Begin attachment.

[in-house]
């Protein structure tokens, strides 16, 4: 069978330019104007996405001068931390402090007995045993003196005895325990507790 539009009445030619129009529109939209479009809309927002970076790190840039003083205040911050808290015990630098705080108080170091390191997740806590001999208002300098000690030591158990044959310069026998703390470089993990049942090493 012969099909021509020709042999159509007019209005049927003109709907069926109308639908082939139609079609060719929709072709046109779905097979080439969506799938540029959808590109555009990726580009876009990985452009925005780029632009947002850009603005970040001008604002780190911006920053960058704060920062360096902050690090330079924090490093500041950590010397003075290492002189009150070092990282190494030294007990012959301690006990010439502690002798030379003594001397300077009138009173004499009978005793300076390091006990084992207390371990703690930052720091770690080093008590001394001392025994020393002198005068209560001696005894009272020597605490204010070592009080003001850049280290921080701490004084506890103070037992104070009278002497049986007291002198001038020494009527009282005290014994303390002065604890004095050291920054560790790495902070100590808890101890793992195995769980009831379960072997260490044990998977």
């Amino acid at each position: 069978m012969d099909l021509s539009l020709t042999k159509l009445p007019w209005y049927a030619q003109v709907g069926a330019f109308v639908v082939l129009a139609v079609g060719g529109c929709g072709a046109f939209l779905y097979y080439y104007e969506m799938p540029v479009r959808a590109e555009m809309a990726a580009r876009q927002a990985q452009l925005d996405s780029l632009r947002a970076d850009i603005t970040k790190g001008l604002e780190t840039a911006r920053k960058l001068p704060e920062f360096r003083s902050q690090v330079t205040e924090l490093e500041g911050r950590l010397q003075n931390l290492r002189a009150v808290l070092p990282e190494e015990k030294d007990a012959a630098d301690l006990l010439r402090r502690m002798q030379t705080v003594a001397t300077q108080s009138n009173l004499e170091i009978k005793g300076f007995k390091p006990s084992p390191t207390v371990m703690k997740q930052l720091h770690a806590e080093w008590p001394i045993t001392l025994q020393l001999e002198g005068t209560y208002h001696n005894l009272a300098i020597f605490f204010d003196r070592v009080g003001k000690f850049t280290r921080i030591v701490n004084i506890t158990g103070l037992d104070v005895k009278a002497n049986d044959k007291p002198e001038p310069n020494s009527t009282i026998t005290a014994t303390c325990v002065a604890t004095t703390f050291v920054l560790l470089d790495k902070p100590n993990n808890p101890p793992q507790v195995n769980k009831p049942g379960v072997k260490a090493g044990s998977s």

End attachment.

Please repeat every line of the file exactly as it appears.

[in-house]
């Protein structure tokens, strides 16, 4: 069978330019104007996405001068931390402090007995045993003196005895325990507790 539009009445030619129009529109939209479009809309927002970076790190840039003083205040911050808290015990630098705080108080170091390191997740806590001999208002300098000690030591158990044959310069026998703390470089993990049942090493 012969099909021509020709042999159509007019209005049927003109709907069926109308639908082939139609079609060719929709072709046109779905097979080439969506799938540029959808590109555009990726580009876009990985452009925005780029632009947002850009603005970040001008604002780190911006920053960058704060920062360096902050690090330079924090490093500041950590010397003075290492002189009150070092990282190494030294007990012959301690006990010439502690002798030379003594001397300077009138009173004499009978005793300076390091006990084992207390371990703690930052720091770690080093008590001394001392025994020393002198005068209560001696005894009272020597605490204010070592009080003001850049280290921080701490004084506890103070037992104070009278002497049986007291002198001038020494009527009282005290014994303390002065604890004095050291920054560790790495902070100590808890101890793992195995769980009831379960072997260490044990998977």
């Amino acid at each position: 069978m012969d099909l021509s539009l020709t042999k159509l009445p007019w209005y049927a030619q003109v709907g069926a330019f109308v639908v082939l129009a139609v079609g060719g529109c929709g072709a046109f939209l779905y097979y080439y104007e969506m799938p540029v479009r959808a590109e555009m809309a990726a580009r876009q927002a990985q452009l925005d996405s780029l632009r947002a970076d850009i603005t970040k790190g001008l604002e780190t840039a911006r920053k960058l001068p704060e920062f360096r003083s902050q690090v330079t205040e924090l490093e500041g911050r950590l010397q003075n931390l290492r002189a009150v808290l070092p990282e190494e015990k030294d007990a012959a630098d301690l006990l010439r402090r502690m002798q030379t705080v003594a001397t300077q108080s009138n009173l004499e170091i009978k005793g300076f007995k390091p006990s084992p390191t207390v371990m703690k997740q930052l720091h770690a806590e080093w008590p001394i045993t001392l025994q020393l001999e002198g005068t209560y208002h001696n005894l009272a300098i020597f605490f204010d003196r070592v009080g003001k000690f850049t280290r921080i030591v701490n004084i506890t158990g103070l037992d104070v005895k009278a002497n049986d044959k007291p002198e001038p310069n020494s009527t009282i026998t005290a014994t303390c325990v002065a604890t004095t703390f050291v920054l560790l470089d790495k902070p100590n993990n808890p101890p793992q507790v195995n769980k009831p049942g379960v072997k260490a090493g044990s998977s």